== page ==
Saturday, December 31, 2011

6 Boxing Skills to Develop in Beginner Boxer Kids

Known as the sweet science, boxing requires far more intelligence and skill than physical brutality. Even young children take to the sport, enjoying its competitive nature and fast-paced action. Training children to box will not only keep their bodies fit but also will teach self-defense, improve discipline, heighten mental focus, enhance self-confidence and bolster self-esteem.


Before beginning any boxing training, children must be outfitted with the proper safety equipment. Children should wear large padded boxing gloves to protect their hands when working out on a heavy bag or sparring with a partner. During sparring sessions, children also should wear padded headgear and a mouthpiece to help reduce the effects of any blows to the head.


While many veteran fighters might not find their training regimens entertaining, boxing classes for children need to be fun, or otherwise the kids will lose interest in a hurry. Kids should be taught with a gentle hand, focusing more on enthusiastic participation than strict discipline. Think of ways to turn routine boxing drills into games, challenging the kids to see how accurate they can be with their punches or how many times they can make contact with a swinging bag.


Boxers need to learn how to exercise and train to keep their bodies in fighting shape. Children have to learn this aspect of the sport as well, gaining knowledge in how to properly warm up and stretch prior to working out. A fit boxer is a good boxer.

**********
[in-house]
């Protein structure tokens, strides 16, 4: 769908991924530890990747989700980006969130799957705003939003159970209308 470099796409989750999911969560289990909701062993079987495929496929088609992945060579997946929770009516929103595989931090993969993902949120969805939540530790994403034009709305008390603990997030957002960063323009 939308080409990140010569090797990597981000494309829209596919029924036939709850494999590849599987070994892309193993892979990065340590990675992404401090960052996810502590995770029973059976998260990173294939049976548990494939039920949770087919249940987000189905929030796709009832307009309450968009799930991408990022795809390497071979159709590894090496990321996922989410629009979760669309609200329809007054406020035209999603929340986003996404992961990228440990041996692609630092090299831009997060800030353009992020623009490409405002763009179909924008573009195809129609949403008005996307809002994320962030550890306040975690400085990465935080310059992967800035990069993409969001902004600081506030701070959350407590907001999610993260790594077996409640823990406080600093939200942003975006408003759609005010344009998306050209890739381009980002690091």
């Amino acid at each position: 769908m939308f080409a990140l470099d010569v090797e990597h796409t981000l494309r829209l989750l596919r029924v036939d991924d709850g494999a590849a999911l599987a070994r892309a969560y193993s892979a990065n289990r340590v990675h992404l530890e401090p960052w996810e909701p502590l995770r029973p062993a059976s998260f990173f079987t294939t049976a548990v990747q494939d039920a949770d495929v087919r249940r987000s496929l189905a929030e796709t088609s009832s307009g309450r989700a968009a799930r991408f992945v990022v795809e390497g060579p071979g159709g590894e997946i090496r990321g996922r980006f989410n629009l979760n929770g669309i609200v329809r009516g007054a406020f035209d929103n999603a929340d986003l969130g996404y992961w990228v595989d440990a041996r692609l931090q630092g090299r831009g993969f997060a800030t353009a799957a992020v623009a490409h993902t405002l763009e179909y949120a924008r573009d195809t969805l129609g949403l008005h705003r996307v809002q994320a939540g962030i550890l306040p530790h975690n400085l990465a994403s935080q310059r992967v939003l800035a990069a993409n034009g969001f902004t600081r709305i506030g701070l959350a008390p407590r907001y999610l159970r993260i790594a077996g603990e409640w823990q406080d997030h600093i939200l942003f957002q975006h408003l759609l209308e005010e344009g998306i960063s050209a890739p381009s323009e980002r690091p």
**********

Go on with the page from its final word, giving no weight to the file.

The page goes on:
All effective punching actually starts below the waist with precise footwork. Boxing trainers have long used skipping rope to help teach footwork, and the same ploy will appeal to children, who seldom miss a chance to jump rope. Kids enjoy learning how to stand and move around the ring like a true professional boxer, so footwork needs to be part of every training class.


When teaching children to box, always stress the fundamental techniques of punching and never equate the sport with wanting to hurt someone or hitting another person to inflict pain. The goal should be to instruct kids on the correct way to throw basic jabs, hooks, crosses and uppercuts. Kids should throw their punches with straight wrists and smooth, relaxed arm motions to reduce the chance of injury.


The basic rule of boxing is "protect yourself at all times." For all its intense action, boxing largely is a defensive sport, with blocking, ducking and slipping punches as important as a devastating left hook. Kids can have a great deal of fun avoiding their instructor's punches, especially if the teacher plays up the role as a monster or flips foam balls instead of punches at the kids.

Design by Free Wordpress Themes | Bloggerized by Lasantha - Premium Blogger Templates